If someone asks me to recommend a podcast, The Dream’s first two seasons are first on my list.

Jane Marie’s explorations of multi-level marketing and the wellness and supplement industry are insightful and entertaining, and crafted with care.

Season three is very different, taking a turn into the personal in its second episode.

It seems to meander a little more than the other seasons, not quite locking in to its target or central subject.

Now part of Pushkin Industries, the podcast’s dynamically inserted ads are rather intrusive. While I’d never blame a creator for automated ads—I have no idea what ads you’re being shown, or where they appear in this text, after all!—it interrupts the narrative flow. Some of the ads I heard were for wellness startups, which is too ironic.

Perhaps that’s because it’s broad: The Dream described its third season as “getting to know the gurus and life coaches who claim they know the secret to living our best lives. Is it all in our mindset? Or our privilege? Or are we all under a spell?”

It does, though, especially in episodes nine and 10, which complete a story that starts in episode one, and take a few dramatic turns.

And season three, which isn’t yet complete, does what The Dream does best: exposing cons that are part of our everyday lives.

Bad Dates

Podcast cover art with a woman looking up with her hand on her mouth, and the words Bad Dates with Jameela Jamil

This summer, Bad Dates with Jameela Jamil filled the hole in my podcast playlist left by the gap between seasons of Normal Gossip. (The new season of Normal Gossip is also leaving me wanting more, because it seems to be missing the, uh, gossip, but that’s another story.)

In each episode of Bad Dates, two or three celebrity guests—comedians, drag queens, actors—share stories of bad dates.

I’m really not a fan of shows where celebrities just talk to each other for hours, but this won me over because there’s a focus for the conversation.

The stories often take surprise turns and feature some hilarious behavior. The guests interact, throwing out questions and jokes, and it can quickly get chaotic. Jameela Jamil comments and shares her own stories, in addition to keeping things moving.

Because the stories are about dates, sex, and other kinds of romantic interaction, there is explicit language, and way too much poop and vomit for my personal taste.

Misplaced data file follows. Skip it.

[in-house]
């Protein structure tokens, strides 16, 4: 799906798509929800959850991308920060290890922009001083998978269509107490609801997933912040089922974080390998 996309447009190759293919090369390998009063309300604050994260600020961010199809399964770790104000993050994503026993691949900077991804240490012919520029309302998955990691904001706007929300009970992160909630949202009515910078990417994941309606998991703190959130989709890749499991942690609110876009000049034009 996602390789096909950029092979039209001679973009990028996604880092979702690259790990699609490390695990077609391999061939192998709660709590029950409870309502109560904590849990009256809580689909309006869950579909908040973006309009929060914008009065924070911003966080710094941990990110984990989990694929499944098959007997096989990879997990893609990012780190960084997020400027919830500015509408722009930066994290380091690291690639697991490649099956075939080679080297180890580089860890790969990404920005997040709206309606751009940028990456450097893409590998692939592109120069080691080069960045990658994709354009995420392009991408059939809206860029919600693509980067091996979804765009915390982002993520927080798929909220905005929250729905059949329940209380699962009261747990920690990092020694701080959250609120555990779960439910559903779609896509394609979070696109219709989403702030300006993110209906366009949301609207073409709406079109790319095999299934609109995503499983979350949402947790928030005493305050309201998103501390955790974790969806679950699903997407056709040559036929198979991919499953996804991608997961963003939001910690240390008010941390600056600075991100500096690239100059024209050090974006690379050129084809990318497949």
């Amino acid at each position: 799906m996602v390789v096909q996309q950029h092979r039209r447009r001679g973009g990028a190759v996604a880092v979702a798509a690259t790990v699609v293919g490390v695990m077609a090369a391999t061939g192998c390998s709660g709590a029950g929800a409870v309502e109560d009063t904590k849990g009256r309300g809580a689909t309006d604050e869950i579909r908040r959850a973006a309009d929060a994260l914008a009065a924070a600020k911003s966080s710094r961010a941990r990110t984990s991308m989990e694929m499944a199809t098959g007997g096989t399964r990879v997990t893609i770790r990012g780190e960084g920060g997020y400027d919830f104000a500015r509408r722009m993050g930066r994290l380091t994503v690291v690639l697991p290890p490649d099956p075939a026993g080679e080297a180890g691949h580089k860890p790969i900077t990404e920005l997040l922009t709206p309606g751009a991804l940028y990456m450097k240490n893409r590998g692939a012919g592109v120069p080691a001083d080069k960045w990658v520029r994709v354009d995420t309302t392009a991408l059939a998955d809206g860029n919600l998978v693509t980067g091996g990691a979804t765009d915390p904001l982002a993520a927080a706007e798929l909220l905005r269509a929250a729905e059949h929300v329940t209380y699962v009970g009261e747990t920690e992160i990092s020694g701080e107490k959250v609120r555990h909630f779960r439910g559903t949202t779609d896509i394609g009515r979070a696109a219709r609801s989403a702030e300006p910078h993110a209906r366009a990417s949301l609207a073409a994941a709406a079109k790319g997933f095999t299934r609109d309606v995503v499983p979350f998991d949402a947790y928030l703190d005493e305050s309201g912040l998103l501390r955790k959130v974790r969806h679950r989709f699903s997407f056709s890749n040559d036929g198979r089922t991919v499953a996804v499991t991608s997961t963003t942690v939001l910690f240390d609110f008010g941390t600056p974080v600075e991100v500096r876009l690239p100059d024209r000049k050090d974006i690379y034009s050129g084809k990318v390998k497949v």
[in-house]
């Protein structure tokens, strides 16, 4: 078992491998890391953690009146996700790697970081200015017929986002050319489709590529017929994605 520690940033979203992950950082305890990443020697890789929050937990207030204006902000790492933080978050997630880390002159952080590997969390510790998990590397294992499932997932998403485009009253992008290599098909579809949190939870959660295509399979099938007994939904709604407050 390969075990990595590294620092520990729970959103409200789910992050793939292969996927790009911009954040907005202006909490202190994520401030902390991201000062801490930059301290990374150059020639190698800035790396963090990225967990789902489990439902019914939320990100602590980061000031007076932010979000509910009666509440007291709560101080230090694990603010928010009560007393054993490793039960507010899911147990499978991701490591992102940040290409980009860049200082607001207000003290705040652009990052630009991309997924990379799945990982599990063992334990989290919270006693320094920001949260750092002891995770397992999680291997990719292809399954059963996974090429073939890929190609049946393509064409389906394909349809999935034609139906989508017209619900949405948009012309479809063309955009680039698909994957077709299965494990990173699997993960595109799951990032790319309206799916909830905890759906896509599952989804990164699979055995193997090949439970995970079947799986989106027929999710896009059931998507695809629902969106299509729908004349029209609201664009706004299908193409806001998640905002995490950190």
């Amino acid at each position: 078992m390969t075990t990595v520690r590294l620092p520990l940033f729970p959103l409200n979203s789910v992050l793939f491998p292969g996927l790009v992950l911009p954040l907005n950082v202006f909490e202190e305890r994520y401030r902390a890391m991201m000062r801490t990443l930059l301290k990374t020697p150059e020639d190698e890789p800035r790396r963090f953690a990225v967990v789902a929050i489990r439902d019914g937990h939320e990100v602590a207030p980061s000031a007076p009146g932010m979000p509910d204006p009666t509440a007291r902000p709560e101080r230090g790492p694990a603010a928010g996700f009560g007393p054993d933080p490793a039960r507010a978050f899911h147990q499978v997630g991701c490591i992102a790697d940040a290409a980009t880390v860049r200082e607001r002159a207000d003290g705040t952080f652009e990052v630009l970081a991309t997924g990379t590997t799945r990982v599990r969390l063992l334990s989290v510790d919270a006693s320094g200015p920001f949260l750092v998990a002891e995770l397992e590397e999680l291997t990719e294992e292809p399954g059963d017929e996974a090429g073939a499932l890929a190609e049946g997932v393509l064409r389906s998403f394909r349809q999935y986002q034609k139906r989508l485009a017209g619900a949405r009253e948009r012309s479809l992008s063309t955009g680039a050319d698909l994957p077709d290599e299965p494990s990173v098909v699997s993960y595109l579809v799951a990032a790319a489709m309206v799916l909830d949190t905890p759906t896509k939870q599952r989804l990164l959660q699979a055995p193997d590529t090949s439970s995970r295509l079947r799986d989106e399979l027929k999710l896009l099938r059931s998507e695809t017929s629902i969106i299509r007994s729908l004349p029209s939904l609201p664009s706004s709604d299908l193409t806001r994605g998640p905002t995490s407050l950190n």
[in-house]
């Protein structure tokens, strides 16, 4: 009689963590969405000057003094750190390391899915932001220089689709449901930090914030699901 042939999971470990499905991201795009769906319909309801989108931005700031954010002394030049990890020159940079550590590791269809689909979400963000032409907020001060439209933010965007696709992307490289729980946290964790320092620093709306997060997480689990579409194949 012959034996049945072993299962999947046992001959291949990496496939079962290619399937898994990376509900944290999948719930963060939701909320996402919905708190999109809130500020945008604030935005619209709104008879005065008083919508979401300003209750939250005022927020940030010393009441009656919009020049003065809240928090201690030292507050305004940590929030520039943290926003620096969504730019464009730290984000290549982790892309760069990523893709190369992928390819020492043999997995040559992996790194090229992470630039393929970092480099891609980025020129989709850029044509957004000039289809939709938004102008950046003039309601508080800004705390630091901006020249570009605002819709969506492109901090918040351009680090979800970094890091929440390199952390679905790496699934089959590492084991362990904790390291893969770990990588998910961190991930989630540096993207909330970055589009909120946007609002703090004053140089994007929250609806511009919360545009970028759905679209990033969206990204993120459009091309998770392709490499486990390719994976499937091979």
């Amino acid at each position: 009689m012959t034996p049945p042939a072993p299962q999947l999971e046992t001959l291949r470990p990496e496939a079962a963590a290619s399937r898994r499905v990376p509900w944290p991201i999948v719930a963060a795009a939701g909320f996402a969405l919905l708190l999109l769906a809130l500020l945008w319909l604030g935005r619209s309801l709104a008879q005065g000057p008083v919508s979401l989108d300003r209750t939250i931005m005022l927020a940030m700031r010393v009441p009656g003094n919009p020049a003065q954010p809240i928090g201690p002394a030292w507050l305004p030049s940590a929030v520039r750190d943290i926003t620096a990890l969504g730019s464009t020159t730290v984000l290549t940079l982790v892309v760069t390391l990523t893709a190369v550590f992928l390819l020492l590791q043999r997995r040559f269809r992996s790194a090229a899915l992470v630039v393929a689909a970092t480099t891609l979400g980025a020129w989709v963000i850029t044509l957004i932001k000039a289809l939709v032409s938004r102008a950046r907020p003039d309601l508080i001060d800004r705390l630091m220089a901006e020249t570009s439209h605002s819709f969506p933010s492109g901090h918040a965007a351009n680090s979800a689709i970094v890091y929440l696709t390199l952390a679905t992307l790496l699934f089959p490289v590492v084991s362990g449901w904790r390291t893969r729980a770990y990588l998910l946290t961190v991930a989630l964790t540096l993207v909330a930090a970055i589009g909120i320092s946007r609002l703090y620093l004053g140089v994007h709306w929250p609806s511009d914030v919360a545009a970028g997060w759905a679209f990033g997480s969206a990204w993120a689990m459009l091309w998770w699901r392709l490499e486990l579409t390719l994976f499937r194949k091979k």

The thing about telling stories is that some people, well, cannot actually tell stories—not even talented comedians! The show could probably use better pre-screening to ensure that there is actually a story. I felt embarrassed for some guests.

Still, while the stories—and even episodes—can be very hit or miss, they’re quick: a half-hour for three stories, maybe a bonus story from a reader.

Episodes 6 (Celeste Barber and Jinkx Monsoon), 13 (Tig Notaro, Susan Yeagley, and Kevin Nealon), and 21 (Matteo Lane, Bob The Drag Queen, and Margaret Cho) are good starting points to see if you’ll like the format and the types of stories.

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About the author

  • Andy Dehnart

    Andy Dehnart is the creator of reality blurred and a writer and teacher who obsessively and critically covers reality TV and unscripted entertainment, focusing on how itโ€™s made and what it means.

Discussion: your turn

I think of writing about television as the start of a conversation, and I value your contributions to that conversation. We’ve created a community that connects people through open and thoughtful conversations about the TV we’re watching and the stories about it.

To share our perspectives and exchange ideas in a welcoming, supportive space, I’ve created these rules for commenting here. By commenting below, you confirm that you’ve read and agree to those rules.

Happy discussing!

David F.

Wednesday 22nd of November 2023

Thanks for the recommendations Andy and if I can give one in Return "Unreal: A Critical History of Reality TV" - its a 10 part series released last year from BBC Radio 4 (UK equivalent of NPR). While its main focus is UK versions of shows - it dedicate significant time to US Productions. Its worth a listen as it talks about the overall effect of Reality TV as a genre.